I've never heard of sunroot though!  How exciting to learn about a new veggie!  Specially one that can be mashed, or cut into chips!  :D


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Re: Diebetic Food Storage
« Reply #7 on: March 17, 2009, 08:39:07 PM »
Good post Streakr.


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Offline ebonearth

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Re: Diebetic Food Storage
« Reply #8 on: March 17, 2009, 09:18:58 PM »
I've never heard of sunroot though!  How exciting to learn about a new veggie!  Specially one that can be mashed, or cut into chips!  :D
Sunchoke/Sunroot/Jerusalem Artichoke is just an awesome plant. I cheaped out and purchased them at my Co-Op and what I did not eat I am planting. By the way, despite its name, the Jerusalem artichoke has no relation to Jerusalem, and it is not a type of artichoke, though they are in the same family. The name Jerusalem is due to folk etymology; when the Jerusalem artichoke was first discovered by Europeans it was called Girasole, the Italian word for sunflower. The Jerusalem artichoke is a type of sunflower, in the same genus as the garden sunflower Helianthus annuus. Over time the name Girasole transformed into Hierusalem and then to Jerusalem (Source: Wikipedia).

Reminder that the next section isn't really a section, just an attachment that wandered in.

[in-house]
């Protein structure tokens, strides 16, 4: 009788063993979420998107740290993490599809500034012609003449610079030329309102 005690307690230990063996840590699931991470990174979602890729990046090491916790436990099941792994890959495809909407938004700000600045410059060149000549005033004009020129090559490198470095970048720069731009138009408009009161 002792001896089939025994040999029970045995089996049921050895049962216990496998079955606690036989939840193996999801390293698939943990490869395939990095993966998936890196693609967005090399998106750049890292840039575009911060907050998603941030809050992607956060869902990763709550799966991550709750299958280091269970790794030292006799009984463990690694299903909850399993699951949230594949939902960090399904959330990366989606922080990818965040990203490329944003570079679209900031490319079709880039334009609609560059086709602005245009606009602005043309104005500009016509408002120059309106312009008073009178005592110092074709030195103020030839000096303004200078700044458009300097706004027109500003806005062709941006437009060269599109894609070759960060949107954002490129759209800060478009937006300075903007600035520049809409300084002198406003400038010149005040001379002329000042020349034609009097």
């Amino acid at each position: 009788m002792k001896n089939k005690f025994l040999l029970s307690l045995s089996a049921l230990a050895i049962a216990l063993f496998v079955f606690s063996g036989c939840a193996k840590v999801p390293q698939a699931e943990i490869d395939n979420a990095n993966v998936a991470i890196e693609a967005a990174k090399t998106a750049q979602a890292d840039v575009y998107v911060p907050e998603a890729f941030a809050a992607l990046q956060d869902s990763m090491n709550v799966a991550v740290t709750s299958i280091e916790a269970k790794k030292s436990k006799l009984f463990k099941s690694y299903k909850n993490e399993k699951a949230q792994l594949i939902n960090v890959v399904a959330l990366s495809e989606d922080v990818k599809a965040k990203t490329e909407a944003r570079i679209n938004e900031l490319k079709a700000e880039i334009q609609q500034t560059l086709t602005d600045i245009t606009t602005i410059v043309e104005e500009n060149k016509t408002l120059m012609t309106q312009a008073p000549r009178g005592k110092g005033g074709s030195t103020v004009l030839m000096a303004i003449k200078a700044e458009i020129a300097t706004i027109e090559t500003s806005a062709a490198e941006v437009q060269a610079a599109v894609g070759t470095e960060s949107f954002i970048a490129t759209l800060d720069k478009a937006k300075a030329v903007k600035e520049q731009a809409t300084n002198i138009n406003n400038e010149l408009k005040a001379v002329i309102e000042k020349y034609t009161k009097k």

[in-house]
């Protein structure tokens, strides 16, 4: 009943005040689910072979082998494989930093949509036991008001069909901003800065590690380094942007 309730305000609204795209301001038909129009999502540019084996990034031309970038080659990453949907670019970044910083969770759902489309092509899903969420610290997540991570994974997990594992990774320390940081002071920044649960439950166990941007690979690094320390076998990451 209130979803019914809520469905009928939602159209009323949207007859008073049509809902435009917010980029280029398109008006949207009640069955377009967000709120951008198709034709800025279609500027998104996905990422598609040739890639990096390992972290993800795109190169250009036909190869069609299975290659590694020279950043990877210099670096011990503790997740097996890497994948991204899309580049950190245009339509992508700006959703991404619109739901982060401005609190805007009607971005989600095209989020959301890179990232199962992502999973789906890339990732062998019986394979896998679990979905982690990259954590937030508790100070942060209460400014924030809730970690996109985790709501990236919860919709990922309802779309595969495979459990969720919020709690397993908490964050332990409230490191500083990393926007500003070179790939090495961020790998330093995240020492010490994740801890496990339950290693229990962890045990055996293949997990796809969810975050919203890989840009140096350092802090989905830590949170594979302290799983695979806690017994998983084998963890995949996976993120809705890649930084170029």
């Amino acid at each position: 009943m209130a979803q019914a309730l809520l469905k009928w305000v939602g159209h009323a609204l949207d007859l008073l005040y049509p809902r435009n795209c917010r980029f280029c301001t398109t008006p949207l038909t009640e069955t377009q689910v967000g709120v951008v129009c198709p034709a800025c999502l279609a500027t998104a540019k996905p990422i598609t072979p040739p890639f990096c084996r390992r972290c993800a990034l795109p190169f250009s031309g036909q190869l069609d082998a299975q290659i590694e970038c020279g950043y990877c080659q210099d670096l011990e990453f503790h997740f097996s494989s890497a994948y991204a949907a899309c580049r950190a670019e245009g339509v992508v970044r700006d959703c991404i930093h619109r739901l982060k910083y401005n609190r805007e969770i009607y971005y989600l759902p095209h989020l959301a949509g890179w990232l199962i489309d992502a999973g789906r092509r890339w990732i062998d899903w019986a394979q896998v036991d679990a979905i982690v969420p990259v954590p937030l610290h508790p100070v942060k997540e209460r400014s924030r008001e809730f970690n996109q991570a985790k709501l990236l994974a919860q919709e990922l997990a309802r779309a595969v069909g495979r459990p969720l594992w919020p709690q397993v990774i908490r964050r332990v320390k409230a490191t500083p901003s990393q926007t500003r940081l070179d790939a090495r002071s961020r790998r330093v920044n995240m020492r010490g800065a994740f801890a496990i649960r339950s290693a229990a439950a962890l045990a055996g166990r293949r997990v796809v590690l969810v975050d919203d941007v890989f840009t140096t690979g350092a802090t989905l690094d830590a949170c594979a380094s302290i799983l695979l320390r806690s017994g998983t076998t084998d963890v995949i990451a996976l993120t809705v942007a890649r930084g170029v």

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Re: Diebetic Food Storage
« Reply #9 on: March 17, 2009, 09:45:36 PM »
I, like many people, am a Diabetic.  I was diagnosed about a year ago, and am actually doing great through diet control and medication (luckily no insolin, at least not yet).  However, because of my dietary restrictions, I mainly eat meats, cheeses, and green veggies.  I have to keep carbs to a minimum, espcially sugar carbs.  The only time I can have items high in carbs in when they are correspondingly high in fiber (something like all-bran cereal).  I pretty much cut out all pastas and starches.